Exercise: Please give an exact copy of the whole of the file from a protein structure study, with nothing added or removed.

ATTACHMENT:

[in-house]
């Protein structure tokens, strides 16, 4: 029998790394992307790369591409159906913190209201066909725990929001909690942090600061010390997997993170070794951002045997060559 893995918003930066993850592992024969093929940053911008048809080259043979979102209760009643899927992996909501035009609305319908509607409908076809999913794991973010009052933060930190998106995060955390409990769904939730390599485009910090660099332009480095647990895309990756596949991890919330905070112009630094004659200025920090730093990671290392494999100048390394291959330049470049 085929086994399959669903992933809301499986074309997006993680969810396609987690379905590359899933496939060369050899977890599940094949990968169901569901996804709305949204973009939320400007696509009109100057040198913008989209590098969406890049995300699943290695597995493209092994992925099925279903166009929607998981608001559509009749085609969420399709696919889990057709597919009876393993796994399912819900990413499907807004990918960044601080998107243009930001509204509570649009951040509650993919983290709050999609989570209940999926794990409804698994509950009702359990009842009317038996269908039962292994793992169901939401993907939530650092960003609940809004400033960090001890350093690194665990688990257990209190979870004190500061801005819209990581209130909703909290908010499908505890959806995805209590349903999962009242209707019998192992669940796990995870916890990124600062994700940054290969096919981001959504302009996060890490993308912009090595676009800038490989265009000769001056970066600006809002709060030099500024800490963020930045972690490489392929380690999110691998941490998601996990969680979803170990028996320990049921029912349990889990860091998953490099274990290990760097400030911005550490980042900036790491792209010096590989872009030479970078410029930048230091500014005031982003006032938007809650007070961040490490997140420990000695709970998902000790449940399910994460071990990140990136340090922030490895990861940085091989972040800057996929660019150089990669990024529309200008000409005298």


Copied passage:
[in-house]
């Protein structure tokens, strides 16, 4: 029998790394992307790369591409159906913190209201066909725990929001909690942090600061010390997997993170070794951002045997060559 893995918003930066993850592992024969093929940053911008048809080259043979979102209760009643899927992996909501035009609305319908509607409908076809999913794991973010009052933060930190998106995060955390409990769904939730390599485009910090660099332009480095647990895309990756596949991890919330905070112009630094004659200025920090730093990671290392494999100048390394291959330049470049 085929086994399959669903992933809301499986074309997006993680969810396609987690379905590359899933496939060369050899977890599940094949990968169901569901996804709305949204973009939320400007696509009109100057040198913008989209590098969406890049995300699943290695597995493209092994992925099925279903166009929607998981608001559509009749085609969420399709696919889990057709597919009876393993796994399912819900990413499907807004990918960044601080998107243009930001509204509570649009951040509650993919983290709050999609989570209940999926794990409804698994509950009702359990009842009317038996269908039962292994793992169901939401993907939530650092960003609940809004400033960090001890350093690194665990688990257990209190979870004190500061801005819209990581209130909703909290908010499908505890959806995805209590349903999962009242209707019998192992669940796990995870916890990124600062994700940054290969096919981001959504302009996060890490993308912009090595676009800038490989265009000769001056970066600006809002709060030099500024800490963020930045972690490489392929380690999110691998941490998601996990969680979803170990028996320990049921029912349990889990860091998953490099274990290990760097400030911005550490980042900036790491792209010096590989872009030479970078410029930048230091500014005031982003006032938007809650007070961040490490997140420990000695709970998902000790449940399910994460071990990140990136340090922030490895990861940085091989972040800057996929660019150089990669990024529309200008000409005298």